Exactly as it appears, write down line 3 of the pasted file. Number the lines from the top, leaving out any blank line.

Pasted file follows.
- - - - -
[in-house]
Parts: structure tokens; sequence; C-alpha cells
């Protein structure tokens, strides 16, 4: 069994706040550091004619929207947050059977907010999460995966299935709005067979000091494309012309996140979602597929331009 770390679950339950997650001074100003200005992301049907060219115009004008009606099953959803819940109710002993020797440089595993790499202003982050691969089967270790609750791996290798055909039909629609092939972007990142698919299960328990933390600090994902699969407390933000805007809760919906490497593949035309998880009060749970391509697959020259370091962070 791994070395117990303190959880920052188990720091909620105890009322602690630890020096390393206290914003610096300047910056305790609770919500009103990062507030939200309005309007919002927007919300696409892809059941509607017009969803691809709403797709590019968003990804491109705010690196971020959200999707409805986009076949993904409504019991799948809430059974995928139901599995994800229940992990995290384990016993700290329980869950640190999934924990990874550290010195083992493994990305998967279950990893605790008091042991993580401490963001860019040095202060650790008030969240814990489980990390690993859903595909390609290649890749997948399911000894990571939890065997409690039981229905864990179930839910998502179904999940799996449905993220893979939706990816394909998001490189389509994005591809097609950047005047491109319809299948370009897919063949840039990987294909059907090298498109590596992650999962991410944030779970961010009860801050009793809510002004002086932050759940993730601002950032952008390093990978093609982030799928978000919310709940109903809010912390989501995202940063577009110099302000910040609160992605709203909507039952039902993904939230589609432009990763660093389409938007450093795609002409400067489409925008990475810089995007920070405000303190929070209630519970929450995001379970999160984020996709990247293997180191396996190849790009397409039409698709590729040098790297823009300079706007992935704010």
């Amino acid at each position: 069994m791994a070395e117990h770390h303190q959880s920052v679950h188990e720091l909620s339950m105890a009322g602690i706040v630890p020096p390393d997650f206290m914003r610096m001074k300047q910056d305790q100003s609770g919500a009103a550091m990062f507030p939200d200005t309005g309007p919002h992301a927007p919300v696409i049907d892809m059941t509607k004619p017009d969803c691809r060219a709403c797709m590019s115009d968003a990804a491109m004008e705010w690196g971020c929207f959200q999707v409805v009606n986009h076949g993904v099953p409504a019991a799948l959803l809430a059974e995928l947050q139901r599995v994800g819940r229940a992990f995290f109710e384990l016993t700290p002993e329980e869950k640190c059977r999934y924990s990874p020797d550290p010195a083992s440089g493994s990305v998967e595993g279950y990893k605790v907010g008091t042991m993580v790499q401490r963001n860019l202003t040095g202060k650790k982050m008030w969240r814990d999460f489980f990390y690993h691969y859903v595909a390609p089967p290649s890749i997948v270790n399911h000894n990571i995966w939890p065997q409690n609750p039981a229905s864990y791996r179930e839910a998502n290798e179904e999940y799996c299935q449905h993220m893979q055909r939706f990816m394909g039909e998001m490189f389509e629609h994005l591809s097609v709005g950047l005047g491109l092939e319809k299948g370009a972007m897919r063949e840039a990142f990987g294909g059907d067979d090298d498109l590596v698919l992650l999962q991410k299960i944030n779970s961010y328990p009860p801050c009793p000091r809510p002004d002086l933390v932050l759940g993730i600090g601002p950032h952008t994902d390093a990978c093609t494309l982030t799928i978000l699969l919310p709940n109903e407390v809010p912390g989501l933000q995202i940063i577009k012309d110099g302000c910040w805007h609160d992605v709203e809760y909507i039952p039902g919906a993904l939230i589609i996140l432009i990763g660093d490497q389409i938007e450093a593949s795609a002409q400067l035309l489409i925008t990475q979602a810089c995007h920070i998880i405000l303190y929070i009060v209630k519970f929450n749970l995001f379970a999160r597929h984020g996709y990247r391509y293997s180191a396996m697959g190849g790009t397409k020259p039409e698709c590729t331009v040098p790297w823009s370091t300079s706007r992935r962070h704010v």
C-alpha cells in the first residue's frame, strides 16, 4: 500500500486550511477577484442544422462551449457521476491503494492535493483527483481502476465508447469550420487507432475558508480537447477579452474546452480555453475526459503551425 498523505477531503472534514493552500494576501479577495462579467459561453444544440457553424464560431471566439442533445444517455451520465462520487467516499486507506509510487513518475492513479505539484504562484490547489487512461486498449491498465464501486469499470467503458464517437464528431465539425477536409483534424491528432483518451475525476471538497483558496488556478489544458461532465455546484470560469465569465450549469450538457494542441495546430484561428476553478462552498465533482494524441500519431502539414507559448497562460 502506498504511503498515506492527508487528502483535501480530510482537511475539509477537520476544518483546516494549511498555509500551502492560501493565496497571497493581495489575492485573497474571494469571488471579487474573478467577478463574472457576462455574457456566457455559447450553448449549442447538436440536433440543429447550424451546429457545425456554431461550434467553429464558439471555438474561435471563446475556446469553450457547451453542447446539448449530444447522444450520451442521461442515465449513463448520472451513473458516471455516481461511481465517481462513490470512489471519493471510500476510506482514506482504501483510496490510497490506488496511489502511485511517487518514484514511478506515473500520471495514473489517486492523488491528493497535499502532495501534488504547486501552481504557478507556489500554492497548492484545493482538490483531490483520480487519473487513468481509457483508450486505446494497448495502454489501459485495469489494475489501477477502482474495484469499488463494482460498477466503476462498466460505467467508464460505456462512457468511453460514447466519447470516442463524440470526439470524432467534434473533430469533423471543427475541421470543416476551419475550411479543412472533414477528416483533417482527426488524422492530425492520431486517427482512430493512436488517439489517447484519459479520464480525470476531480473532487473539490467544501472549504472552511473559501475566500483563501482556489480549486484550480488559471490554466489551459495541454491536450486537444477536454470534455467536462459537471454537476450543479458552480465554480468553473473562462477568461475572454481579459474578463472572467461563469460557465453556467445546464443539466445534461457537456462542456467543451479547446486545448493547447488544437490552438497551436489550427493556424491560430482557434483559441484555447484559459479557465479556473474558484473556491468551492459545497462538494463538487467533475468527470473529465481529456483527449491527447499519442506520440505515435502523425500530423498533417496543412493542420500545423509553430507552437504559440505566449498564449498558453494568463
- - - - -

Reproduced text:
């Protein structure tokens, strides 16, 4: 069994706040550091004619929207947050059977907010999460995966299935709005067979000091494309012309996140979602597929331009 770390679950339950997650001074100003200005992301049907060219115009004008009606099953959803819940109710002993020797440089595993790499202003982050691969089967270790609750791996290798055909039909629609092939972007990142698919299960328990933390600090994902699969407390933000805007809760919906490497593949035309998880009060749970391509697959020259370091962070 791994070395117990303190959880920052188990720091909620105890009322602690630890020096390393206290914003610096300047910056305790609770919500009103990062507030939200309005309007919002927007919300696409892809059941509607017009969803691809709403797709590019968003990804491109705010690196971020959200999707409805986009076949993904409504019991799948809430059974995928139901599995994800229940992990995290384990016993700290329980869950640190999934924990990874550290010195083992493994990305998967279950990893605790008091042991993580401490963001860019040095202060650790008030969240814990489980990390690993859903595909390609290649890749997948399911000894990571939890065997409690039981229905864990179930839910998502179904999940799996449905993220893979939706990816394909998001490189389509994005591809097609950047005047491109319809299948370009897919063949840039990987294909059907090298498109590596992650999962991410944030779970961010009860801050009793809510002004002086932050759940993730601002950032952008390093990978093609982030799928978000919310709940109903809010912390989501995202940063577009110099302000910040609160992605709203909507039952039902993904939230589609432009990763660093389409938007450093795609002409400067489409925008990475810089995007920070405000303190929070209630519970929450995001379970999160984020996709990247293997180191396996190849790009397409039409698709590729040098790297823009300079706007992935704010």